31. 31. + Follow up assessment: BoF:Cancer index: : The relative degree of endocrino-metabolicfactors which are propitious to cancerous activity (nl: 6-10) 11/01/05index de cancérose (6 à 10) 1.13 0.00index de cancérose (6 à 10)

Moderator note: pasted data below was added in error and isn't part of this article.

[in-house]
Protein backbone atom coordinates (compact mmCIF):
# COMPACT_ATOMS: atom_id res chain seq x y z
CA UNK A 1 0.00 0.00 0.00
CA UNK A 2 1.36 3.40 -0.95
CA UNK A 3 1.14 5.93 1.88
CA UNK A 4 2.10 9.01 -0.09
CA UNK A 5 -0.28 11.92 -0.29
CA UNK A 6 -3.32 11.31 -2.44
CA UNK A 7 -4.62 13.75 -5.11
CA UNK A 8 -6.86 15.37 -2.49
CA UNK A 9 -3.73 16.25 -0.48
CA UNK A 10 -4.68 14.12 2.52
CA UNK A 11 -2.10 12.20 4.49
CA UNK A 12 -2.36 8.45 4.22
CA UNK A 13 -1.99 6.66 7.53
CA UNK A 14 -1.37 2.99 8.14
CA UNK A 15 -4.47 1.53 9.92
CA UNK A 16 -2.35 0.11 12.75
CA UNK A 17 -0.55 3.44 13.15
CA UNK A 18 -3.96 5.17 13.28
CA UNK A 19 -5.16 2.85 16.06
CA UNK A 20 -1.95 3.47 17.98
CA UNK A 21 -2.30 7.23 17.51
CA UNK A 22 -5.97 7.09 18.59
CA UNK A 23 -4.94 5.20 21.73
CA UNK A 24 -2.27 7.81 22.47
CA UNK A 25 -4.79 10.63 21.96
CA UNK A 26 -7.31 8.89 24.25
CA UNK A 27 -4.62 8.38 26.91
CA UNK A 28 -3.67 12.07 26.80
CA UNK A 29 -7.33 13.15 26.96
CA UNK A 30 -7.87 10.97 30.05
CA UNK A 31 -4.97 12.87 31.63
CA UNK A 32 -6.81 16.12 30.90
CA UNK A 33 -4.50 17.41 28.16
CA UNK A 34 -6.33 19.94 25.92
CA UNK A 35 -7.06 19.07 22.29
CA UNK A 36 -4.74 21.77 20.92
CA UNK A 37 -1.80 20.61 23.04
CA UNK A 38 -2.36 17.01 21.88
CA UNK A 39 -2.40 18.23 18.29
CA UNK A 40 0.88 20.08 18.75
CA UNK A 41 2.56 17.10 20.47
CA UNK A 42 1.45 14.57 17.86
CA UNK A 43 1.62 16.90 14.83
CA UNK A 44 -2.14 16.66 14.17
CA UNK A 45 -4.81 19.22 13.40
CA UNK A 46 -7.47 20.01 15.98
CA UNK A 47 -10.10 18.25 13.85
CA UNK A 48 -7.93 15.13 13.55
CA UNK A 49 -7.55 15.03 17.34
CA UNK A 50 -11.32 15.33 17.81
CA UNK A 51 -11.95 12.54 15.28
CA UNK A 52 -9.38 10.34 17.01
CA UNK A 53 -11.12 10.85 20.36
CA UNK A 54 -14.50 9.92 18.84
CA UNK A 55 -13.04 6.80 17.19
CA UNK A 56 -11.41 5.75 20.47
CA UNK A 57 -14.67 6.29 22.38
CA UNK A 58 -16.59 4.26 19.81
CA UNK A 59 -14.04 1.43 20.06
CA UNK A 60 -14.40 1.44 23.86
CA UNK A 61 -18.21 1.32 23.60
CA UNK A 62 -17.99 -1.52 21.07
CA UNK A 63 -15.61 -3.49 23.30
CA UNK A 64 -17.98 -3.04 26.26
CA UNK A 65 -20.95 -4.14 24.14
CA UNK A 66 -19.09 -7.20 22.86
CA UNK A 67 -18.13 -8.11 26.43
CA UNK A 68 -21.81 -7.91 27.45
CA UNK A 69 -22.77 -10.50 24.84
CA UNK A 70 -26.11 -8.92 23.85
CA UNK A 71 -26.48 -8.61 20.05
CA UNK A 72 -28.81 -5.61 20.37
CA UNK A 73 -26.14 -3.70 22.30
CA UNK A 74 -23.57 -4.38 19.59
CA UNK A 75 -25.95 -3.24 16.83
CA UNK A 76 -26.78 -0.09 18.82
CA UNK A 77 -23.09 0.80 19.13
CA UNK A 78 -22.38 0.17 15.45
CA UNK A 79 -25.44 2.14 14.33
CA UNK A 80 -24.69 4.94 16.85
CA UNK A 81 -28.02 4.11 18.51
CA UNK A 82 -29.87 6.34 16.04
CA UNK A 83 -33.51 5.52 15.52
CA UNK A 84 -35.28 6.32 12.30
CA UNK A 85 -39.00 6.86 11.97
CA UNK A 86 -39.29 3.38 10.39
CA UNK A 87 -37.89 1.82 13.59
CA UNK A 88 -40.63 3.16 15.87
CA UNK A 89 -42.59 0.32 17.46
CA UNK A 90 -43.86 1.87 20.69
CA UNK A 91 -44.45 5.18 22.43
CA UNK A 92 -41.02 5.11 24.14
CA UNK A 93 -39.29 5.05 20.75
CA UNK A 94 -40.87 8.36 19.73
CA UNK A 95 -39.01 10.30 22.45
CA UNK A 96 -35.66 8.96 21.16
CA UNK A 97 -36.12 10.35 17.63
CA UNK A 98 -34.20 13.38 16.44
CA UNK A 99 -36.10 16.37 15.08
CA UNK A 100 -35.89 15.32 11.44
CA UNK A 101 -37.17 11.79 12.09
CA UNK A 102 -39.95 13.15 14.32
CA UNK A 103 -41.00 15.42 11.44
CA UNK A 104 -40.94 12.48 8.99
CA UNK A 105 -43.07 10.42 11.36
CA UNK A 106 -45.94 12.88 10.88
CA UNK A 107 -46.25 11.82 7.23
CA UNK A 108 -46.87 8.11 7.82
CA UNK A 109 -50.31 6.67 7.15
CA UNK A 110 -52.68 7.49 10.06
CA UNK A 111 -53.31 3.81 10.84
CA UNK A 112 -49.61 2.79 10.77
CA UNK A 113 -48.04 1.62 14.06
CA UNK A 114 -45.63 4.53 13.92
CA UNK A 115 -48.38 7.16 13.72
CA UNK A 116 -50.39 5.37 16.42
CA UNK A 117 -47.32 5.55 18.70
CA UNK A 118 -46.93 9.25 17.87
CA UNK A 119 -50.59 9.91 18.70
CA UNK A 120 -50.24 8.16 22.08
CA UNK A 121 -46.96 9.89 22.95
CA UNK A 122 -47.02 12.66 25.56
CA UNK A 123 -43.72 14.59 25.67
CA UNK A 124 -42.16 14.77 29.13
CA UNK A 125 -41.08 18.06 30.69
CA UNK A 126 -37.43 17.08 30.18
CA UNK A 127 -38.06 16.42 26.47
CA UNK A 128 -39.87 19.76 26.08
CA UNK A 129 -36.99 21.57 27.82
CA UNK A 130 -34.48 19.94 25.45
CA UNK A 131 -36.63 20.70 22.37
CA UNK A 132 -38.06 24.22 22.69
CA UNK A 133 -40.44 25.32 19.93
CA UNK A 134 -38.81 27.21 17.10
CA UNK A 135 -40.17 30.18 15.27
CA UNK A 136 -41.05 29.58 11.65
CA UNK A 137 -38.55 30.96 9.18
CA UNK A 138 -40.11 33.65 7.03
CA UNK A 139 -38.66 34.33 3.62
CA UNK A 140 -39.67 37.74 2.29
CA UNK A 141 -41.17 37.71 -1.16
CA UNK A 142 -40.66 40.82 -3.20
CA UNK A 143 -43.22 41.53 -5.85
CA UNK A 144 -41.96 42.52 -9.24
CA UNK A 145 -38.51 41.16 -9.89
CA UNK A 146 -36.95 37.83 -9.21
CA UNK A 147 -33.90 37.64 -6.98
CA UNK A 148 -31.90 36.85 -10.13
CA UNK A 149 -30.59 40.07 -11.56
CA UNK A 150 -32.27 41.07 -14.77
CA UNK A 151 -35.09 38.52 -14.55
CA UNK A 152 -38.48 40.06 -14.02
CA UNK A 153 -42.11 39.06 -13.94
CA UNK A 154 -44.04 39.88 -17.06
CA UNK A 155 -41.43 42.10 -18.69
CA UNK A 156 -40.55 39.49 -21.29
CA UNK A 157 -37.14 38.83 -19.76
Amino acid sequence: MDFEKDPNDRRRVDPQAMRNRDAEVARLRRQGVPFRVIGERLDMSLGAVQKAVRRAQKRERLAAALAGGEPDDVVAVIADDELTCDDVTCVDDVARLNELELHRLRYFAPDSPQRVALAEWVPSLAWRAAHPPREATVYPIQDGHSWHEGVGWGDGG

32. 32. +Follow up assessment: BoF:Expansivity no. 2: Rate of anarchic cellulardevelopment (Pink square) (nl: 1-4)1.0010.0004/27/0504/29/0505/01/0505/03/0505/05/0505/07/0505/09/0505/11/0505/13/0505/15/0505/17/0505/19/0505/21/0505/23/0505/25/0505/27/0505/29/0505/31/0506/02/0506/04/0506/06/0506/08/0506/10/0506/12/0506/14/0506/16/0506/18/0506/20/0506/22/0506/24/0506/26/0506/28/0506/30/0507/02/0507/04/0507/06/0507/08/0507/10/0507/12/0507/14/0507/16/0507/18/0507/20/0507/22/0507/24/0507/26/0507/28/0507/30/0508/01/0508/03/0508/05/0508/07/0508/09/0508/11/0508/13/0508/15/0508/17/0508/19/0508/21/0508/23/0508/25/0508/27/0508/29/0508/31/0509/02/0509/04/0509/06/0509/08/0509/10/0509/12/0509/14/0509/16/0509/18/0509/20/0509/22/0509/24/0509/26/0509/28/0509/30/0510/02/0510/04/0510/06/0510/08/0510/10/0510/12/0510/14/0510/16/0510/18/0510/20/0510/22/0510/24/0510/26/0510/28/0510/30/0511/01/0504/27/05 11/01/05index dexpansivité (0,06 à 2) 3.58 1.19index dexpansivité bis (1 à 4) 6.47 1.17index dexpansivité global (0,01 à 3,2) 7.62 4.62